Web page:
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Publication numberUS7852164 B2
Publication typeGrant
Application numberUS 12/268,490
Publication dateDec 14, 2010
Filing dateNov 11, 2008
Priority dateNov 12, 2007
Fee statusPaid
Also published asCN101436846A, CN101436846B, US20090121799
Publication number12268490, 268490, US 7852164 B2, US 7852164B2, US-B2-7852164, US7852164 B2, US7852164B2
InventorsMasayuki Ishikawa
Original AssigneeEpson Toyocom Corporation
Export CitationBiBTeX, EndNote, RefMan
External Links: USPTO, USPTO Assignment, Espacenet
Piezoelectric oscillator
US 7852164 B2
Abstract
A piezoelectric oscillator includes: a piezoelectric resonator; an oscillation circuit including a variable resistance circuit and a transistor for oscillation; a constant current circuit, the constant current circuit including a first current mirror circuit, and a current control circuit having an output terminal and controlling a current flowing in the first current circuit so as to enable an output current of the constant current circuit to be adjusted, the output terminal of the first current mirror circuit being coupled to at least one of a collector and a base of the transistor for oscillation with the variable resistance circuit; and a control circuit coupled to the current control circuit and the variable resistance circuit, the control circuit controlling the current control circuit and a resistance value of the variable resistance circuit.
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Claims(8)
1. A piezoelectric oscillator, comprising:
a piezoelectric resonator;
an oscillation circuit including a variable resistance circuit and a first transistor for oscillation;
a constant current circuit, the constant current circuit including a first current mirror circuit having an output terminal, and a current control circuit controlling a current flowing in the first current mirror circuit so as to enable an output current of the constant current circuit to be adjusted, the output terminal of the first current mirror circuit being coupled to at least one of a first terminal and a control terminal of the first transistor; and
a control circuit coupled to the current control circuit and the variable resistance circuit, the control circuit controlling the current control circuit and a resistance value of the variable resistance circuit, wherein:
the control circuit includes a switch circuit,
the constant current circuit further includes a constant current source,
the current control circuit is configured as a second current mirror circuit including a second transistor receiving an output current of the constant current source, and a plurality of mirror transistors coupling to the second transistor as a current mirror connection,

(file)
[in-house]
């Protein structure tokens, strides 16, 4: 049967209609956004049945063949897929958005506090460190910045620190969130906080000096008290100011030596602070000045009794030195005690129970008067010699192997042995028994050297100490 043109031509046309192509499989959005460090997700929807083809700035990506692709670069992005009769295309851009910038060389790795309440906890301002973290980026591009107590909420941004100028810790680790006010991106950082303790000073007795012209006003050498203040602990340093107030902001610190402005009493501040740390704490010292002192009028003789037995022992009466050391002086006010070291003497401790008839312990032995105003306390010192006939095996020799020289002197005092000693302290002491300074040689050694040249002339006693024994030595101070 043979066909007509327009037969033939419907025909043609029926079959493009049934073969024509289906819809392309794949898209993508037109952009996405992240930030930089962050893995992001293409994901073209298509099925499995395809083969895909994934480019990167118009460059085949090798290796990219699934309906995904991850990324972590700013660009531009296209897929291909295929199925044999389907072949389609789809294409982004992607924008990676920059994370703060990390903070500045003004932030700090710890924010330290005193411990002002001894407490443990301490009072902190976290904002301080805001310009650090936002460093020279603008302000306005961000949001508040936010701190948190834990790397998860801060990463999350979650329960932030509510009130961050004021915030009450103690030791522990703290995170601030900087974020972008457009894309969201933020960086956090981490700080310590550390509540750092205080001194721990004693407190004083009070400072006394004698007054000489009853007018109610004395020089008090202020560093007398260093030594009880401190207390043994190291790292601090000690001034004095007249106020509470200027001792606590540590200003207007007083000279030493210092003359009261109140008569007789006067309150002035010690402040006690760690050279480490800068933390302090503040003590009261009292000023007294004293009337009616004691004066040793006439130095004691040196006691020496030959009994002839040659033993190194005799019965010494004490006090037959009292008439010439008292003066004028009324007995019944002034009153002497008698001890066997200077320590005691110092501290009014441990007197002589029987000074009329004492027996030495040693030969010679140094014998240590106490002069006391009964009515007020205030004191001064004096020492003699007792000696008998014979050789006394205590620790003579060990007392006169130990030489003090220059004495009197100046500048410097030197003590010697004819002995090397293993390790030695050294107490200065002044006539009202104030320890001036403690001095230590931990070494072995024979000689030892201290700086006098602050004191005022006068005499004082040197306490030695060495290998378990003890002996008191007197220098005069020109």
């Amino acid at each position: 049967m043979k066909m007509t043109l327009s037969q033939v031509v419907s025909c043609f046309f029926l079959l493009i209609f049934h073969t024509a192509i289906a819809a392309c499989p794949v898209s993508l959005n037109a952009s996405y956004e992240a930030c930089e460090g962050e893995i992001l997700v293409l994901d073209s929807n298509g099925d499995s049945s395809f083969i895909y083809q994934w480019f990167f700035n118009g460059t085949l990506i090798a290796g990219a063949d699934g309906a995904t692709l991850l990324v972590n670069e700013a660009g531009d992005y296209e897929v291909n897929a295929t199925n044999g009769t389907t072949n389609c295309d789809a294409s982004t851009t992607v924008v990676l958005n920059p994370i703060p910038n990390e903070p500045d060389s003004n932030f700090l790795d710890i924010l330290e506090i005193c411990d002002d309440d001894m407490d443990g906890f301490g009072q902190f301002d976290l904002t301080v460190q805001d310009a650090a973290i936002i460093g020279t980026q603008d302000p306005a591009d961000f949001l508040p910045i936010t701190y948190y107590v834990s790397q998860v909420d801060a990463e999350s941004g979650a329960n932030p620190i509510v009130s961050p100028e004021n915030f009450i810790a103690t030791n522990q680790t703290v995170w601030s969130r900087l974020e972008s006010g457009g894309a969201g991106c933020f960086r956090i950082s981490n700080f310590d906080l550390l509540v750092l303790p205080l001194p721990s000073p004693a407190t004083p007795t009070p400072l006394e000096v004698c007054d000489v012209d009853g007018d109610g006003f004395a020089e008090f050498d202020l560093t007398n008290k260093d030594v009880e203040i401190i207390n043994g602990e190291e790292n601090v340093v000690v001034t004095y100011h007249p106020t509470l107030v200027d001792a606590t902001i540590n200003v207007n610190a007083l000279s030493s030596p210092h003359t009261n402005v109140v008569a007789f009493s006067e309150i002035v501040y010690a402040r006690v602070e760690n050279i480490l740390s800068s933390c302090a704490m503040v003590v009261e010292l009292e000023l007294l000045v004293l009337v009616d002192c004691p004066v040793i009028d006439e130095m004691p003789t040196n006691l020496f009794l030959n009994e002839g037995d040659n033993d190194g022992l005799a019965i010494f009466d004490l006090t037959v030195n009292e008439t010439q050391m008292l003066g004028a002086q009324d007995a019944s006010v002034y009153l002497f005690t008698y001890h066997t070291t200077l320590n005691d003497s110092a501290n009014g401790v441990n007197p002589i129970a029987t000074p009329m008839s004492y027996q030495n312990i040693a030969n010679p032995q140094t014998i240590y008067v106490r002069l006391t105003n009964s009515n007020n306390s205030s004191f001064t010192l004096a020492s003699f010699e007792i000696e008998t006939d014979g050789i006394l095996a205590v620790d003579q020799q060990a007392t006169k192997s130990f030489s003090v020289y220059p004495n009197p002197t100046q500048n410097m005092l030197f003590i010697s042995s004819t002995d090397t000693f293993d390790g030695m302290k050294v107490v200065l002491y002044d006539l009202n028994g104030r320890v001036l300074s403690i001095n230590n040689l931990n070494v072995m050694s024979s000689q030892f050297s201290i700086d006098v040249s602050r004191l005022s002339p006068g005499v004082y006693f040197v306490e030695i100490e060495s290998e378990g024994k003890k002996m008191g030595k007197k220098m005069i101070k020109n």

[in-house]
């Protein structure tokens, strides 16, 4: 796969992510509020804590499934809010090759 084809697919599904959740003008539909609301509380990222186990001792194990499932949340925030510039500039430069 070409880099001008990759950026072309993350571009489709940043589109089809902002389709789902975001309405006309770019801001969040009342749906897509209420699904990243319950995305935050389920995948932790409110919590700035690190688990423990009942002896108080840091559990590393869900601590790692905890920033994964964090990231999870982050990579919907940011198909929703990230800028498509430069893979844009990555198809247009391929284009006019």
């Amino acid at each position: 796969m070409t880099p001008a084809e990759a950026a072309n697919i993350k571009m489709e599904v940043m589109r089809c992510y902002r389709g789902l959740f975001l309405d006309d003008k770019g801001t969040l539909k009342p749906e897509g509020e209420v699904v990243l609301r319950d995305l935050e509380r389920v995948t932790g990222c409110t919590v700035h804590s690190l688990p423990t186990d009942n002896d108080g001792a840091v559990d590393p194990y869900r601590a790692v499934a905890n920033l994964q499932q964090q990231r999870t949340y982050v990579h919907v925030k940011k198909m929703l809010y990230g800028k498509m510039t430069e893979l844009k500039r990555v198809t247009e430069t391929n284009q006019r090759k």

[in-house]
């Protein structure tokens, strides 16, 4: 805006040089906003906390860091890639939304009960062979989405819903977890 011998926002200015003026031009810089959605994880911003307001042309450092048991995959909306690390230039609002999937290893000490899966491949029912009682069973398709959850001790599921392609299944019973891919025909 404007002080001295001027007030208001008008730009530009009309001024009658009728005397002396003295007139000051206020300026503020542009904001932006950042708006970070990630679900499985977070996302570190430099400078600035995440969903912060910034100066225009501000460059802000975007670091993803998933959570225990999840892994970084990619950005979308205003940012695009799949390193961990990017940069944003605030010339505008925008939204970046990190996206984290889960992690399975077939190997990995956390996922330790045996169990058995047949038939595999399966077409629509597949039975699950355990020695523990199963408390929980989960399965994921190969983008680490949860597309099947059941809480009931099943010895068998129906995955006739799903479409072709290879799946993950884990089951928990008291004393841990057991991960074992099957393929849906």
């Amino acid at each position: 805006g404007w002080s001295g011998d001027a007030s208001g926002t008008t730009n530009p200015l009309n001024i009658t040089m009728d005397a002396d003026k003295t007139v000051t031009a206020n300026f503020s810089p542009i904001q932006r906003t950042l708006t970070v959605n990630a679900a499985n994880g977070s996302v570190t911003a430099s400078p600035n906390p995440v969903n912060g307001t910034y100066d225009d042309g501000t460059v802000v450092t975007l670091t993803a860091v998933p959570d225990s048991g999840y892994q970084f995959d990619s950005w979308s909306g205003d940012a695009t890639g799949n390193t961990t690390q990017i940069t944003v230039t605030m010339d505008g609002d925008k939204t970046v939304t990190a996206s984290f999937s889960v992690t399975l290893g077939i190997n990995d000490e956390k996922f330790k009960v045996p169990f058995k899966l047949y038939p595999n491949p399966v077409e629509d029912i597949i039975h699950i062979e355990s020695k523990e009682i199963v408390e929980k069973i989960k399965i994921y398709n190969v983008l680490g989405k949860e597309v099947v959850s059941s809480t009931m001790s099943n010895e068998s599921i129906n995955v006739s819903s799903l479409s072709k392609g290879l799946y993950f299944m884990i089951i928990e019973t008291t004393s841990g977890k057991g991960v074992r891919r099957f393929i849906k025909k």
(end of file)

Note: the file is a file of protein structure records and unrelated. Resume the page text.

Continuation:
the plurality of mirror transistors are coupled parallel each other and coupled to the first current mirror circuit, and
the switch circuit is provided between a reference potential and second terminals of each of the plurality of mirror transistors.
2. The piezoelectric oscillator according to claim 1, wherein the oscillation circuit is configured as a Pierce oscillation circuit.
3. The piezoelectric oscillator according to claim 1, wherein the oscillation circuit is configured as a Colpitts oscillation circuit.
4. The piezoelectric oscillator according to claim 1, wherein the variable resistance circuit includes a plurality of parallel-connected circuits coupled in series, each of the plurality of parallel-connected circuits including a resistor and a switch that are coupled in parallel.
5. The piezoelectric oscillator according to claim 1, wherein the variable resistance circuit includes a plurality of series-connected circuits coupled in parallel, each of the plurality of series-connected circuits including a resistor and a switch that are coupled in series.
6. The piezoelectric oscillator according to claim 1, wherein the switch circuit includes a plurality of circuits each having a resistor and a switch coupled in series with the resistor, each of the plurality of circuits coupling to one of the plurality of mirror transistors.
7. The piezoelectric oscillator according to claim 1, further comprising a circuit portion that is fabricated as an integrated circuit, the circuit portion including the oscillation circuit, the constant current circuit, and the control circuit, and excluding the piezoelectric resonator.
8. The piezoelectric oscillator according to claim 1, wherein the variable resistance circuit is coupled between the first terminal of the first transistor and the control terminal of the first transistor.
Description
BACKGROUND

1. Technical Field

The present invention relates to a piezoelectric oscillator, and particularly to a piezoelectric oscillator in which a driving current and a collector potential of an oscillation circuit are controlled based on an oscillation frequency of the piezoelectric oscillator and constants of a piezoelectric resonator.

2. Related Art